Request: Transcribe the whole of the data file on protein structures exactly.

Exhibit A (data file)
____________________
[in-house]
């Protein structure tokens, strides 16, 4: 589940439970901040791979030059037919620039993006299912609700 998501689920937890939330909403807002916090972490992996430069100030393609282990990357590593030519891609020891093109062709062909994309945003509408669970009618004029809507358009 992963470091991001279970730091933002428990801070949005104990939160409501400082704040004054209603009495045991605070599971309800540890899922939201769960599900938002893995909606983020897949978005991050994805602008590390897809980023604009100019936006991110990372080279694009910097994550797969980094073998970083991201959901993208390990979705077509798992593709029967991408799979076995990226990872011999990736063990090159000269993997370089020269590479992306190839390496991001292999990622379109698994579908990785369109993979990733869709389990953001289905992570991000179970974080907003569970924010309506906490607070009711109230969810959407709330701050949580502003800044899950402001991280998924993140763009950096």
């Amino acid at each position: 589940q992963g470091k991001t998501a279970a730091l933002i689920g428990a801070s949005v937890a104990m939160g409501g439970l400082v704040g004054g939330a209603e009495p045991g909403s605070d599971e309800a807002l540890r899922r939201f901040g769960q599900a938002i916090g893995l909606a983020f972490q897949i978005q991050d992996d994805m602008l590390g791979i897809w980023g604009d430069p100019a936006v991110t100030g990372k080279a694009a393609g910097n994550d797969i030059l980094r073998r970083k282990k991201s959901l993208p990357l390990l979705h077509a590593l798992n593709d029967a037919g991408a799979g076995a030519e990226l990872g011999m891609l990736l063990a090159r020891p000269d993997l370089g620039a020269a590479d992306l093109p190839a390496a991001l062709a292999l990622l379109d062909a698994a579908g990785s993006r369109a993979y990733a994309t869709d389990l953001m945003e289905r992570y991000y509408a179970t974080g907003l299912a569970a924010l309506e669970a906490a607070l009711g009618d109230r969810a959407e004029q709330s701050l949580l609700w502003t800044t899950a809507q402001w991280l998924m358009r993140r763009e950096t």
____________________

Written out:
[in-house]
């Protein structure tokens, strides 16, 4: 589940439970901040791979030059037919620039993006299912609700 998501689920937890939330909403807002916090972490992996430069100030393609282990990357590593030519891609020891093109062709062909994309945003509408669970009618004029809507358009 992963470091991001279970730091933002428990801070949005104990939160409501400082704040004054209603009495045991605070599971309800540890899922939201769960599900938002893995909606983020897949978005991050994805602008590390897809980023604009100019936006991110990372080279694009910097994550797969980094073998970083991201959901993208390990979705077509798992593709029967991408799979076995990226990872011999990736063990090159000269993997370089020269590479992306190839390496991001292999990622379109698994579908990785369109993979990733869709389990953001289905992570991000179970974080907003569970924010309506906490607070009711109230969810959407709330701050949580502003800044899950402001991280998924993140763009950096």
């Amino acid at each position: 589940q992963g470091k991001t998501a279970a730091l933002i689920g428990a801070s949005v937890a104990m939160g409501g439970l400082v704040g004054g939330a209603e009495p045991g909403s605070d599971e309800a807002l540890r899922r939201f901040g769960q599900a938002i916090g893995l909606a983020f972490q897949i978005q991050d992996d994805m602008l590390g791979i897809w980023g604009d430069p100019a936006v991110t100030g990372k080279a694009a393609g910097n994550d797969i030059l980094r073998r970083k282990k991201s959901l993208p990357l390990l979705h077509a590593l798992n593709d029967a037919g991408a799979g076995a030519e990226l990872g011999m891609l990736l063990a090159r020891p000269d993997l370089g620039a020269a590479d992306l093109p190839a390496a991001l062709a292999l990622l379109d062909a698994a579908g990785s993006r369109a993979y990733a994309t869709d389990l953001m945003e289905r992570y991000y509408a179970t974080g907003l299912a569970a924010l309506e669970a906490a607070l009711g009618d109230r969810a959407e004029q709330s701050l949580l609700w502003t800044t899950a809507q402001w991280l998924m358009r993140r763009e950096t």